To also allow the same IP to access databases through the MySQL server port.

$ sudo ufw allow from 192.168.0.1 to any port 3306

Only allowed IP Addresses will be able to connect through the specified ports.

Check UFW Status

Now that you have enabled UFW and set some rules, check the current firewall table and operation.

$ sudo ufw status

Your output should be like the one below:

user@example:~$ sudo ufw status
Status: active

To                         Action      From
--                         ------      ----
Apache                     DENY        Anywhere                  
80                         DENY        Anywhere                  
22                         ALLOW       Anywhere                  
80/tcp                     ALLOW       Anywhere 

For a more detailed output, use the verbose parameter.

$ sudo ufw status verbose

Your output will be like:

user@example:~$ sudo ufw status verbose
Status: active
Logging: on (low)
Default: deny (incoming), allow (outgoing), disabled (routed)
New profiles: skip

To                         Action      From
--                         ------      ----
80/tcp (Apache)            DENY IN     Anywhere                  
80                         DENY IN     Anywhere                  
22                         ALLOW IN    Anywhere                  
80/tcp                     ALLOW IN    Anywhere                  
21                         ALLOW IN    Anywhere                   # FTP Connections
3306/tcp                   ALLOW IN    Anywhere                  
21/tcp                     ALLOW IN    Anywhere  

Removing Firewall Rules

To manage your UFW rules, you need to list them. You can do that by checking UFW status with the parameter numbered. This allows you to select a rule by entry number.

$ sudo ufw status numbered

Your output should be like the one below.

user@example:~$ sudo ufw status numbered
Status: active

 To                         Action      From
 --                         ------      ----
[ 1] Apache                     DENY IN     Anywhere
[ 2] 80                         DENY IN     Anywhere
[ 3] 22                         ALLOW IN    Anywhere
[ 4] 80/tcp                     ALLOW IN    Anywhere
[ 5] 21                         ALLOW IN    Anywhere                   # FTP Connections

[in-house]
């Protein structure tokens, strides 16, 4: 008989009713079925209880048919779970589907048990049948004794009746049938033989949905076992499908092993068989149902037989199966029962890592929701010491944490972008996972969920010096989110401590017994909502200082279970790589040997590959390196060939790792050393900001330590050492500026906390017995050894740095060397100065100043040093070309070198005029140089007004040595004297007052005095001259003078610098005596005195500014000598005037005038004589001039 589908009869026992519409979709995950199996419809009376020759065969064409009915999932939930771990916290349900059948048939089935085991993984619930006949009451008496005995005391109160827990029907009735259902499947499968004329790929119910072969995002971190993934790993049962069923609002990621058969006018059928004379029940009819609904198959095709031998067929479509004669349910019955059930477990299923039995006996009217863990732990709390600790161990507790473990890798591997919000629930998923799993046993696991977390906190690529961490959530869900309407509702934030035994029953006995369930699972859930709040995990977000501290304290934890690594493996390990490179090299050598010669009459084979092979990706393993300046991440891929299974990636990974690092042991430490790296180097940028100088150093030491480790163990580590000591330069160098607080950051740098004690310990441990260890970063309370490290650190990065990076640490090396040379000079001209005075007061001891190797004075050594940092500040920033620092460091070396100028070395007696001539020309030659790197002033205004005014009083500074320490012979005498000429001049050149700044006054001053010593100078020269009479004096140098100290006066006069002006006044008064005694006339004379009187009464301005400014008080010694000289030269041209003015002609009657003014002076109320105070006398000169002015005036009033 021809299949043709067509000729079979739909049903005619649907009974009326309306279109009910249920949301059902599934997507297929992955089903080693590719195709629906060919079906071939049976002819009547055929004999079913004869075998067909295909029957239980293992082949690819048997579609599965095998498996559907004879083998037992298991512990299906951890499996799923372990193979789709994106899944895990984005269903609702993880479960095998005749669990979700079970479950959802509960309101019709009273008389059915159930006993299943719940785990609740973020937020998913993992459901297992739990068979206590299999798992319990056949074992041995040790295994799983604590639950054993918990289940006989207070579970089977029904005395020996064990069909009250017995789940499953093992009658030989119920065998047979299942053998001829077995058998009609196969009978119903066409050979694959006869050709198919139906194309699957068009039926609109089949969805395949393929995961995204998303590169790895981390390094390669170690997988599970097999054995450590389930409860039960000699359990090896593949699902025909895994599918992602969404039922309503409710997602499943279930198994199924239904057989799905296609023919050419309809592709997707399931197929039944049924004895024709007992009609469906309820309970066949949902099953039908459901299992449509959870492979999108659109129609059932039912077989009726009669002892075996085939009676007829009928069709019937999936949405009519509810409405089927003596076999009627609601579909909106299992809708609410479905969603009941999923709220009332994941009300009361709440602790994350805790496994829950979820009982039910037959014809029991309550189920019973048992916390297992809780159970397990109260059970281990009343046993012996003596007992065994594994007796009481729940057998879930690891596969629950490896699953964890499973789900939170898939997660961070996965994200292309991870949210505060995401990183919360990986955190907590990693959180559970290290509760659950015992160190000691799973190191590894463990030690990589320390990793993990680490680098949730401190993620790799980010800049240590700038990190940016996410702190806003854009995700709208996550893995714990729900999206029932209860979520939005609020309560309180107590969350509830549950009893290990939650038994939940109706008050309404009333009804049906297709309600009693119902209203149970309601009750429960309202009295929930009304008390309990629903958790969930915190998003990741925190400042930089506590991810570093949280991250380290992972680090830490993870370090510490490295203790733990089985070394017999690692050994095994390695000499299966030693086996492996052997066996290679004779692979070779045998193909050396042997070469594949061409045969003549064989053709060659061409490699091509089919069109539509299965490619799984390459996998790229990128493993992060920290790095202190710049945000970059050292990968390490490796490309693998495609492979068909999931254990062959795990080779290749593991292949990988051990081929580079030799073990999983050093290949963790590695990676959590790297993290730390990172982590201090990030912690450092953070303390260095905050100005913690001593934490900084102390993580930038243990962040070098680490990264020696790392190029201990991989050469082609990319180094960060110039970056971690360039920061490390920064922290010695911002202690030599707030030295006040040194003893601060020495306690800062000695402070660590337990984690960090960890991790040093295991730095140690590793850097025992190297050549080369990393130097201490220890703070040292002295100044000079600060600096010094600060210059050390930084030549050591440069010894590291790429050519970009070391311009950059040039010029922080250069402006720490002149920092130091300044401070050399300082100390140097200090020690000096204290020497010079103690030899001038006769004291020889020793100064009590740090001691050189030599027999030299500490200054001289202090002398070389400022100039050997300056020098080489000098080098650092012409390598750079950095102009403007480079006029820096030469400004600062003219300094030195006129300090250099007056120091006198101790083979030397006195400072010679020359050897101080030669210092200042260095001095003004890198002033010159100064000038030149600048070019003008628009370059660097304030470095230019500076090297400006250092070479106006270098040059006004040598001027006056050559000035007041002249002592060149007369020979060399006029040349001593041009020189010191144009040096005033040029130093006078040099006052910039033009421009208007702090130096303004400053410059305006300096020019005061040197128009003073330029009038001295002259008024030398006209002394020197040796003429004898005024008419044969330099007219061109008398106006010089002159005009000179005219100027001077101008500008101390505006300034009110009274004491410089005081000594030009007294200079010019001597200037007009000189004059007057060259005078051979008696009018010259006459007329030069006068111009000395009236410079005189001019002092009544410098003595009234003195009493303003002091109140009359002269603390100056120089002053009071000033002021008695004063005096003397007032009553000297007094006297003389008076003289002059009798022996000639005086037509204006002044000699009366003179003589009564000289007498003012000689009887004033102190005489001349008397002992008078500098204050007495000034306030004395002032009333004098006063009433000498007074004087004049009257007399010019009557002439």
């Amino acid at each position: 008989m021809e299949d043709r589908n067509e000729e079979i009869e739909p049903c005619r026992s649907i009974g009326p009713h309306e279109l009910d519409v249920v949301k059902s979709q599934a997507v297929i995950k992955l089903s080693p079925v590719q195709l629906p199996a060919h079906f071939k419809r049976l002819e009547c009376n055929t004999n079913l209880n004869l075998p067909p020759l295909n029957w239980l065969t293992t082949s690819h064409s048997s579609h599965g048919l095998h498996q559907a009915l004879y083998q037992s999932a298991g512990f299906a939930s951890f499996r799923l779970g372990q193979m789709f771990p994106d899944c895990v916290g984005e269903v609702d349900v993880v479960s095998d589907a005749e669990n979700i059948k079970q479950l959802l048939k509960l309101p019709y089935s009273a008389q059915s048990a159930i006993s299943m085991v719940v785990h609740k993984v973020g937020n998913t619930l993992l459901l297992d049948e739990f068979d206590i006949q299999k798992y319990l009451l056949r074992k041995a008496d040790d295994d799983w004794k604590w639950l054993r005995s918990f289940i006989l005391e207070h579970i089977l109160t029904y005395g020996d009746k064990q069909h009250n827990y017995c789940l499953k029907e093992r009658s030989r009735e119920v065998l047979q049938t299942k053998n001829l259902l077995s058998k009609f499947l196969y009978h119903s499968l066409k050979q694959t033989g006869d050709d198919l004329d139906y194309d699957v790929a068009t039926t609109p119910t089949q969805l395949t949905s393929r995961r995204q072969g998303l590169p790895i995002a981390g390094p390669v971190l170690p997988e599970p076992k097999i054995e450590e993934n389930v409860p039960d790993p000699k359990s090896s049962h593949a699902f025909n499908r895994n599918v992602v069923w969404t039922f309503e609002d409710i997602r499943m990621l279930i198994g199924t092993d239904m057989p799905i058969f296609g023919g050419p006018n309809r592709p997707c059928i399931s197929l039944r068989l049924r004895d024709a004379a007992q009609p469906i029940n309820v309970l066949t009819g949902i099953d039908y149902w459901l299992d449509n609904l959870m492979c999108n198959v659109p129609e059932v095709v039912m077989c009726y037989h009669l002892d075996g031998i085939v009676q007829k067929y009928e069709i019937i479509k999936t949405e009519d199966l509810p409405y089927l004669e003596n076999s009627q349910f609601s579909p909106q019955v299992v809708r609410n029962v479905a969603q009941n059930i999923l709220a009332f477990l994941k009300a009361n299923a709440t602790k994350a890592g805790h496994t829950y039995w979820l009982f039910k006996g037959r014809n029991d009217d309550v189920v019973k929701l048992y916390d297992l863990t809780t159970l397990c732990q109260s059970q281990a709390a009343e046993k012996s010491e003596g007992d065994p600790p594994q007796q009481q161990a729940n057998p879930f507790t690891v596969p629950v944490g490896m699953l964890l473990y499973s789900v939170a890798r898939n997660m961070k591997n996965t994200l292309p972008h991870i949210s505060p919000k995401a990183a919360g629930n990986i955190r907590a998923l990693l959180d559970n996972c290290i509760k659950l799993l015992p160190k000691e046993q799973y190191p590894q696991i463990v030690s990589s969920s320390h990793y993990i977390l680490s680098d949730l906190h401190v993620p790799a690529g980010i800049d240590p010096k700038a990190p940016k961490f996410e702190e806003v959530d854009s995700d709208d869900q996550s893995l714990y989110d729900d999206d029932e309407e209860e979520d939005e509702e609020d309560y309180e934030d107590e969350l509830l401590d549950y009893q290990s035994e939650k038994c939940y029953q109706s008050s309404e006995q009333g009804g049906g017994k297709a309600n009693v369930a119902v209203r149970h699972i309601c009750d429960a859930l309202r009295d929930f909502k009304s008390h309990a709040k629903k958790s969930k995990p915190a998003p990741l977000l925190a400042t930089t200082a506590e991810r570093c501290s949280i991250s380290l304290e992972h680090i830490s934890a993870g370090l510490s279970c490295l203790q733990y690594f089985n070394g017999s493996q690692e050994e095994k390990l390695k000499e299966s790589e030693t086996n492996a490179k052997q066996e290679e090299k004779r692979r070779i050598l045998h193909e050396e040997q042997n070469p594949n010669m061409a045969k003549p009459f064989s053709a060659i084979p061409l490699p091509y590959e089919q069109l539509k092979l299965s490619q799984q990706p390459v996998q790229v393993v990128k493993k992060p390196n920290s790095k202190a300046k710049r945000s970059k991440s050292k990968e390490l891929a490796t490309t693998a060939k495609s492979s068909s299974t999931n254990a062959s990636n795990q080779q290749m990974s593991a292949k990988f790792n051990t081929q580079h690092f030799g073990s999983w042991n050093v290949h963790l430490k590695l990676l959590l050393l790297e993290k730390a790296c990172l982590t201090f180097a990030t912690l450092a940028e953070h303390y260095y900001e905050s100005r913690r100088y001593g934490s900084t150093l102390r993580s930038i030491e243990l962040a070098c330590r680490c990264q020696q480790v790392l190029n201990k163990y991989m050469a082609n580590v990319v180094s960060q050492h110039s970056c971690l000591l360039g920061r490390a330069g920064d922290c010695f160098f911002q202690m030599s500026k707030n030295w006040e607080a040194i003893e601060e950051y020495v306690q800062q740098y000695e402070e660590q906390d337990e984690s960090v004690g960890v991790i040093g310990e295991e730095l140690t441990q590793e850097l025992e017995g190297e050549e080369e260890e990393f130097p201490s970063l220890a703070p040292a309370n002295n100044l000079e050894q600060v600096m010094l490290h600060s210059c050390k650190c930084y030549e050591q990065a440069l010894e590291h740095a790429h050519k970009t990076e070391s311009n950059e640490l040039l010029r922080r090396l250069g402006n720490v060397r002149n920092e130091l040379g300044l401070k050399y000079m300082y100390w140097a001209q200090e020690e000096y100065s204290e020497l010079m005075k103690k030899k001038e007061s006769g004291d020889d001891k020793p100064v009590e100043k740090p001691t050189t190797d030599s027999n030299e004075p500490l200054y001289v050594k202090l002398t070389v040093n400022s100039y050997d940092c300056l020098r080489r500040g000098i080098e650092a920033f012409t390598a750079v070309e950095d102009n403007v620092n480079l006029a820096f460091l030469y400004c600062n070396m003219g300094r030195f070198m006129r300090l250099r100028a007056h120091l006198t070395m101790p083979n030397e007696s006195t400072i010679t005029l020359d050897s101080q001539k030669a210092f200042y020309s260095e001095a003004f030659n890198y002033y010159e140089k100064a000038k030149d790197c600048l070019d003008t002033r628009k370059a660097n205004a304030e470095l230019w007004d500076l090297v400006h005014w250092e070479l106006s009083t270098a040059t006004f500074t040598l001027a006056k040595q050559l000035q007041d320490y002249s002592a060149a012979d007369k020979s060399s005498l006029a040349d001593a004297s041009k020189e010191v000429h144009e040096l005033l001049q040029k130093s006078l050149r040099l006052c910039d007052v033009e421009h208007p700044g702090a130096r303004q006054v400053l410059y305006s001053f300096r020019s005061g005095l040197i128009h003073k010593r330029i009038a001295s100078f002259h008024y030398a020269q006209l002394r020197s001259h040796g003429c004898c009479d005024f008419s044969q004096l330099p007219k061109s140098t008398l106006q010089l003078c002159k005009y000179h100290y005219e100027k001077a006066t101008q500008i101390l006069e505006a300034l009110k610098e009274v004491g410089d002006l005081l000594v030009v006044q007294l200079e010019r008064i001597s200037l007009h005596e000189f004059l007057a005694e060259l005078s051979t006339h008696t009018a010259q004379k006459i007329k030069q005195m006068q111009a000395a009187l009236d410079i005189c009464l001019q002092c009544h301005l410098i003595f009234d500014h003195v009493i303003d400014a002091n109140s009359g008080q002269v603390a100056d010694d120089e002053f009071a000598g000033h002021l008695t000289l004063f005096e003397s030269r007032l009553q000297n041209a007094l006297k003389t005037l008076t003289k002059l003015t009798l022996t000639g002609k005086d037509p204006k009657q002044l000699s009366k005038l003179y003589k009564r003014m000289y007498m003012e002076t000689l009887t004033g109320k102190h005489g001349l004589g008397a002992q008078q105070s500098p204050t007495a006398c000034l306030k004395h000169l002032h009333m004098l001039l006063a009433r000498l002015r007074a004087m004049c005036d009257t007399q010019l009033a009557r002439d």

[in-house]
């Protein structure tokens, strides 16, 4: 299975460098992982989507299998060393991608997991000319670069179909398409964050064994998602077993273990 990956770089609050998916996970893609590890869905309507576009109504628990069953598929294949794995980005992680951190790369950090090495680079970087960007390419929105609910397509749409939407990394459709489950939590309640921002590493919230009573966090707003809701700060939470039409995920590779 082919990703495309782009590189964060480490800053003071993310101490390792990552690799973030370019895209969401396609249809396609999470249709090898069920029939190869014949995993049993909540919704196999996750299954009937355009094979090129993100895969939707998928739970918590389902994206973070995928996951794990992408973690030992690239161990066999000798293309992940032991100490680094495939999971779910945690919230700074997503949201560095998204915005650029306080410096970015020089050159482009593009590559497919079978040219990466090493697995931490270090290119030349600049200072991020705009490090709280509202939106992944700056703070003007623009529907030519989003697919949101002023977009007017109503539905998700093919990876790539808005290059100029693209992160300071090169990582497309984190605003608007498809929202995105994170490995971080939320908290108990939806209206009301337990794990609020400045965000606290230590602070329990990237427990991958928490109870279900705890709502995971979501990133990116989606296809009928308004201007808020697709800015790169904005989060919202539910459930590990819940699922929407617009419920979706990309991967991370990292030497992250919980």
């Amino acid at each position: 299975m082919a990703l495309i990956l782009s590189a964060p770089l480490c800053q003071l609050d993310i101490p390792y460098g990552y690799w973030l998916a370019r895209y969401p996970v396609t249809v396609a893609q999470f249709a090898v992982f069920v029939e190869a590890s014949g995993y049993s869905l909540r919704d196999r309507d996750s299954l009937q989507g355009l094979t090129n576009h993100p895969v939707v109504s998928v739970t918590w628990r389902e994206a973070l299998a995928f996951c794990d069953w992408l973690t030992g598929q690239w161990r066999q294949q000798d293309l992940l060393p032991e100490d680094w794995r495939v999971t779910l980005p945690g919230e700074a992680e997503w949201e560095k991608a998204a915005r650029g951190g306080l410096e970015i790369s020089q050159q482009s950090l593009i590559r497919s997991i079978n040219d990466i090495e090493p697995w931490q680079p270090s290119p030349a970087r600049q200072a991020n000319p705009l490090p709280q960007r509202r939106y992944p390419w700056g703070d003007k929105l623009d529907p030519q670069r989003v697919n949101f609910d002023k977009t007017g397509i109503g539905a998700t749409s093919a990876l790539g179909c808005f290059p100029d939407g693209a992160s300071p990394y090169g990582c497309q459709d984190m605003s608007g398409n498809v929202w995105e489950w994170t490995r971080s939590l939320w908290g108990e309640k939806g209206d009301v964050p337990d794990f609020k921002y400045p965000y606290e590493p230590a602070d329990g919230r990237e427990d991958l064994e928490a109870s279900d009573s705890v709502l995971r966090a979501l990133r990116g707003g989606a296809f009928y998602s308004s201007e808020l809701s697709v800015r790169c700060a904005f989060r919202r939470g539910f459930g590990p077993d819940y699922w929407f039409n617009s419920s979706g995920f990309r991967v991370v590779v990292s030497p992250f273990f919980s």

[ 6] 3306/tcp                   ALLOW IN    Anywhere
[ 7] 21/tcp                     ALLOW IN    Anywhere
[ 8] 25/tcp                     ALLOW OUT   Anywhere                   (out)

Notice the numbers in square brackets? It's time to remove any of these rules you don't want on your firewall list; you will need to use the number associated with your target rule.

$ sudo ufw delete number

For example, let's remove the port 21 rule.

user@example:~$ sudo ufw delete 5
Deleting:
allow 21 comment 'FTP Connections'
Proceed with operation (y|n)? 

Changes will automatically take effect.

Set Logging Level

By default, the Uncomplicated Firewall logging level is set to low. However, multiple logging levels are supported, and you have a preferred setting based on what firewall logs you wish to keep.

off disables ufw logging.

low logs blocked packets that don't match your set rules and packets matching logged rules.

medium logs low level, allowed packets that don't match the set policy, invalid packets, and all new connections to your server.

high logs medium without attempts/rate-limiting and all packets with attempt limiting.

full logs all firewall packets without rate/access attempts limiting.

To set your UFW logging level, use the command below.

$ sudo ufw logging LEVEL

For example:

$ sudo ufw logging medium

To enable logging for a specific firewall rule, such as SSH, use the command.

$ sudo allow log 22/tcp

Enable IPV6 Support

If you use IPv6 on your server, you need to ensure that IPv6 support is enabled in the Uncomplicated Firewall (UFW). To do so, open the ufw configuration file in a text editor.

$ sudo vim /etc/default/ufw

Locate the IPV6 line and make sure it is set to yes

IPV6=yes

Save and close the file.

Disable / Reload UFW

To disable (stop) Uncomplicated Firewall, run the command.

$ sudo ufw disable

If you need to reload UFW (reload rules), use the reload parameter.

$ sudo ufw reload

To restart UFW, you will need to disable it first and then enable it again.

$ sudo ufw disable
$ sudo ufw enable

Again, before enabling UFW, make sure that the SSH port is allowed for your IP address.

Back to Default Settings

If you need to reset UFW back to default settings, type the following command. This will delete all existing rules and reset the firewall to default values.

user@example:~$ ufw reset
Resetting all rules to installed defaults. This may disrupt existing ssh
connections. Proceed with operation (y|n)?

Conclusion

UFW can protect your Ubuntu 20.04 server instance against the most common hacking attempts.

Want to contribute?

You could earn up to $600 by adding new articles